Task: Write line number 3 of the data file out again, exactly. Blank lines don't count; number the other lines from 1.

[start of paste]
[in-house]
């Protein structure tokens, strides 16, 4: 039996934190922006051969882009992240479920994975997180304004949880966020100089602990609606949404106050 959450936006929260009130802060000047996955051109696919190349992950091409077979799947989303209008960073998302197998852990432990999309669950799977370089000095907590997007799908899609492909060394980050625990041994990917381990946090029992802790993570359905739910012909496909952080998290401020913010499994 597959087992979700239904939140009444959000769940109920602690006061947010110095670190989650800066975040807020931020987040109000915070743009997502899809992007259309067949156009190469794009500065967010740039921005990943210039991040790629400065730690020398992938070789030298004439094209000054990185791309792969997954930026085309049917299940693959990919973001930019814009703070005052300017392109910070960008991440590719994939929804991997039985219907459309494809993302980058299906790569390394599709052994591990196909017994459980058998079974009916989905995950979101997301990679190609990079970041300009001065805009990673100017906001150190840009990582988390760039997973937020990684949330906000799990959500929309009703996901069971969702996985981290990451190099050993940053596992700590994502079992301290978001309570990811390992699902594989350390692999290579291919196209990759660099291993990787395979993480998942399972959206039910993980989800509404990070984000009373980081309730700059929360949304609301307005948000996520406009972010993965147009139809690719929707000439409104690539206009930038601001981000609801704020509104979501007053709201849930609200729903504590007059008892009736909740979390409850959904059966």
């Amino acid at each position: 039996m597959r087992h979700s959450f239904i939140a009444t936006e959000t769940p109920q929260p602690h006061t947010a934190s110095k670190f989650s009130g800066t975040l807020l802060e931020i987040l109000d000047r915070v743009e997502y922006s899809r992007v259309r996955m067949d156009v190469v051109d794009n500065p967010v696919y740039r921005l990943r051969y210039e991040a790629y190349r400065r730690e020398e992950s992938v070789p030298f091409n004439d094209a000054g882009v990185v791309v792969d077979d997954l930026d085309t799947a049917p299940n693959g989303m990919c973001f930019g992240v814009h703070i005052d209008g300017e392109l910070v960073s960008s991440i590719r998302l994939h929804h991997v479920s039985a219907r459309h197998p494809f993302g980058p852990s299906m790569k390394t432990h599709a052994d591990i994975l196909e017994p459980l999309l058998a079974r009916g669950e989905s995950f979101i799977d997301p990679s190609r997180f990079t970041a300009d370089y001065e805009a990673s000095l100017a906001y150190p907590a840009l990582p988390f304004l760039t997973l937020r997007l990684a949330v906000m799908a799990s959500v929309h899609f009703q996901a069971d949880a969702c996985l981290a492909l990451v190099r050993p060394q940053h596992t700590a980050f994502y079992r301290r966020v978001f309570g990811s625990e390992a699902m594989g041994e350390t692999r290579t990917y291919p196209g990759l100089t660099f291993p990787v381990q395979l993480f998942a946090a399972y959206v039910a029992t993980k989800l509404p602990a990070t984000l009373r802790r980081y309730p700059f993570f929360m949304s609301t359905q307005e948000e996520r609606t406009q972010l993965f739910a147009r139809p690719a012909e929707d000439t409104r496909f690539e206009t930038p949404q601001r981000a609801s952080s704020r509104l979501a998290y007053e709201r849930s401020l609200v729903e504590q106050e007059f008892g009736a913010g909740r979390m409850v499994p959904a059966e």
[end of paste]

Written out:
């Amino acid at each position: 039996m597959r087992h979700s959450f239904i939140a009444t936006e959000t769940p109920q929260p602690h006061t947010a934190s110095k670190f989650s009130g800066t975040l807020l802060e931020i987040l109000d000047r915070v743009e997502y922006s899809r992007v259309r996955m067949d156009v190469v051109d794009n500065p967010v696919y740039r921005l990943r051969y210039e991040a790629y190349r400065r730690e020398e992950s992938v070789p030298f091409n004439d094209a000054g882009v990185v791309v792969d077979d997954l930026d085309t799947a049917p299940n693959g989303m990919c973001f930019g992240v814009h703070i005052d209008g300017e392109l910070v960073s960008s991440i590719r998302l994939h929804h991997v479920s039985a219907r459309h197998p494809f993302g980058p852990s299906m790569k390394t432990h599709a052994d591990i994975l196909e017994p459980l999309l058998a079974r009916g669950e989905s995950f979101i799977d997301p990679s190609r997180f990079t970041a300009d370089y001065e805009a990673s000095l100017a906001y150190p907590a840009l990582p988390f304004l760039t997973l937020r997007l990684a949330v906000m799908a799990s959500v929309h899609f009703q996901a069971d949880a969702c996985l981290a492909l990451v190099r050993p060394q940053h596992t700590a980050f994502y079992r301290r966020v978001f309570g990811s625990e390992a699902m594989g041994e350390t692999r290579t990917y291919p196209g990759l100089t660099f291993p990787v381990q395979l993480f998942a946090a399972y959206v039910a029992t993980k989800l509404p602990a990070t984000l009373r802790r980081y309730p700059f993570f929360m949304s609301t359905q307005e948000e996520r609606t406009q972010l993965f739910a147009r139809p690719a012909e929707d000439t409104r496909f690539e206009t930038p949404q601001r981000a609801s952080s704020r509104l979501a998290y007053e709201r849930s401020l609200v729903e504590q106050e007059f008892g009736a913010g909740r979390m409850v499994p959904a059966e």